Stupid Phishers, I’m Still not an Idiot

This morning, at about 12:18AM CDT, someone sent out a mass phishing email to many University of Minnesota students. They claimed to be TCF Bank and there was some sort of a security issue which required account re-validation (even at 3:00AM, when I read, it I knew something smelt phishy).

The e-mail

Dear TCF Bank Customer,

We have detected 3rd-party intrusions in many of our customers account, and because your security is our primary concern, we have limited your account until you confirm your identity and verify that your account has not been used for fraud purposes.

To access our online account validation form and remove the limitations on your account, please click on the following link:

Click here to access the validation form

After you complete our online validation form your account limitations will be removed and you can begin using your account as usual.

Thank you for taking your time,
TCF Bank Security Office.

Unlike a normal, reply with details phishing attempt, this one had a link for a validation form. Naturally, this goes to a fake page, under a totally different URL than anything on TCF’s website (it is for those who care). And, you guessed it, the page is not served over SSL as it should be. However, the form is scraped from TCF’s site, and hotlinks images from TCF’s servers (big no-no as that is illegal—as if phishing wasn’t already illegal). However, it does look like the TCF page, except for a few differences.

The Scam Site

First, TCF never asks for your password and login id at the same time. This has been the case for as long as I can remember. The second issue with the page, is minor and I doubt people will be able to tell. TCF has done a little bit of design tweaking, which makes the buttons look different on the real site, along with a few items changing. The causal user would probably never notice.

Real TCF eebsite on the left vs fake phishing site on the right

After providing (hopefully bogus) information, the user will be greeted with a second page. This one mimics the secondary page that TCF uses when logging on, but asks for the wrong information. The page asks for your three secret questions and answers, your secret code (ATM PIN), your e-mail address, and the password for your e-mail address. This should scream that it is a phishing site, no one other than yourself needs to know your e-mail password.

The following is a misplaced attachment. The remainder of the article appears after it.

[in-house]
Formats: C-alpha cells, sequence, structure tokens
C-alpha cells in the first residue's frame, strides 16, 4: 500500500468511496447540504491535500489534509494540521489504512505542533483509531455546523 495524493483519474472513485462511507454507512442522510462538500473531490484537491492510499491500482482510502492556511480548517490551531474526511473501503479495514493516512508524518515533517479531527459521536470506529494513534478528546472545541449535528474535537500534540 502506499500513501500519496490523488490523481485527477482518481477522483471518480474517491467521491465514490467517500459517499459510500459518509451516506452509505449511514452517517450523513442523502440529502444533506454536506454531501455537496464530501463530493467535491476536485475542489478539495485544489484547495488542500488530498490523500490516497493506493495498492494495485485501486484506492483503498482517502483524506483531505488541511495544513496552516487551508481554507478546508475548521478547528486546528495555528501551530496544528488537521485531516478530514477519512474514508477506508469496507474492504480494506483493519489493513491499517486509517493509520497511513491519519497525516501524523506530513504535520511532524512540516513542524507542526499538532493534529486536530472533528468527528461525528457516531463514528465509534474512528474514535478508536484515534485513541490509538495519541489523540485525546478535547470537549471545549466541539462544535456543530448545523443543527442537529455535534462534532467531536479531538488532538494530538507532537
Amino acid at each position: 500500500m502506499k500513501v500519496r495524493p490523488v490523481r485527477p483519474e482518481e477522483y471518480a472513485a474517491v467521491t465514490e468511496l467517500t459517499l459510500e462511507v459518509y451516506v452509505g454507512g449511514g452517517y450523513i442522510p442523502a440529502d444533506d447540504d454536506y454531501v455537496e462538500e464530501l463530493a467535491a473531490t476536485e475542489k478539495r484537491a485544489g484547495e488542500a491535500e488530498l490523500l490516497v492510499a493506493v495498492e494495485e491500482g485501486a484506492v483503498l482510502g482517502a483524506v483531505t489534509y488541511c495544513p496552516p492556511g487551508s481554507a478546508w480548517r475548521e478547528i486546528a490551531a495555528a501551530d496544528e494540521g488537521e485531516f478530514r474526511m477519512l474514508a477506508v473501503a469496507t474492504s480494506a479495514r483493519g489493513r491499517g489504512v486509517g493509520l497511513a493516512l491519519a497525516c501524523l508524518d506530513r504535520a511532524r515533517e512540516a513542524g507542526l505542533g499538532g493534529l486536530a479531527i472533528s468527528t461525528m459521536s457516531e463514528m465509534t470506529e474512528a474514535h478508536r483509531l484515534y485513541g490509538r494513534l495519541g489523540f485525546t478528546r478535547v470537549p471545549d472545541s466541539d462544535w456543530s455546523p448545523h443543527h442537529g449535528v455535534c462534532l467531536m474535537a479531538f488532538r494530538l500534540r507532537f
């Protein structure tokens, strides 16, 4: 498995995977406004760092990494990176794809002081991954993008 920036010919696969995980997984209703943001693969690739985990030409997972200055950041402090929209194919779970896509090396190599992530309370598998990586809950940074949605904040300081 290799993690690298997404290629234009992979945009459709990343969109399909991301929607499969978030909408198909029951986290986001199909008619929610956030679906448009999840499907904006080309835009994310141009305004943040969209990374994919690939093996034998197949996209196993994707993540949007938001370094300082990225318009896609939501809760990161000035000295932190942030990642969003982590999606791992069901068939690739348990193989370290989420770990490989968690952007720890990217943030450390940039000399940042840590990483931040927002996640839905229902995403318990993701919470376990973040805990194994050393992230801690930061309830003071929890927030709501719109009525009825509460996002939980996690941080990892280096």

The phishers are asking for way too much information here.

According to TCF’s website, this phishing attempt was sent out to many University of Minnesota and Saint Cloud State University students this morning. Unfortunately, instead of detailing the phishing attack, they provide a generic description of a phishing scam.

Biting Back

Want to make a difference? There are a few things you can do.

  • If you have received these emails, forward them to (for those associated with the University of Minnesota, for St. Cloud State you could try and
  • Report the site to Google as a phishing site by going to the Google Report a Phishing Site page. Once it is recognized as a threat, all Firefox and Chrome users will receive the “Get me out of here” screen rather than the page. The URL to the phishing site is:
  • Go to the phishing site and provide bogus information (needs to “look real” but must not be real). A deluge of real looking, yet bogus information will waste the scammer’s time, resources, and potentially reduce the damage of the attack. Oh, and it may anger the scammer, which is a good thing.

-John Havlik

[end of transmission, stay tuned]


  1. Pingback: TCF Bank Account Phishing Redux | Mtekk's Crib

3 thoughts on “Stupid Phishers, I’m Still not an Idiot

  1. Actually I disagree with the suggestion of providing false information. You run the risk of providing someone else’s real information. Also the scammers may take the information that you submit and try it against the bank’s website. That’s just an attack on them that you’ve caused.

    Kind of like that wordpress anti comment spam plugin from a few years back that forwarded comment spammers onto the FBI website. That went over well.

    • If done correctly, and providing weak passwords and pass-phrases to the phishers, I’m sure statistics are on out side (i.e. there little chance of providing a real username and correct password for it). If there was an actual collision (provided a real username and the correct password for it), it is the fault of the bank for allowing weak passwords and the user for having too weak of a password.

      -John Havlik

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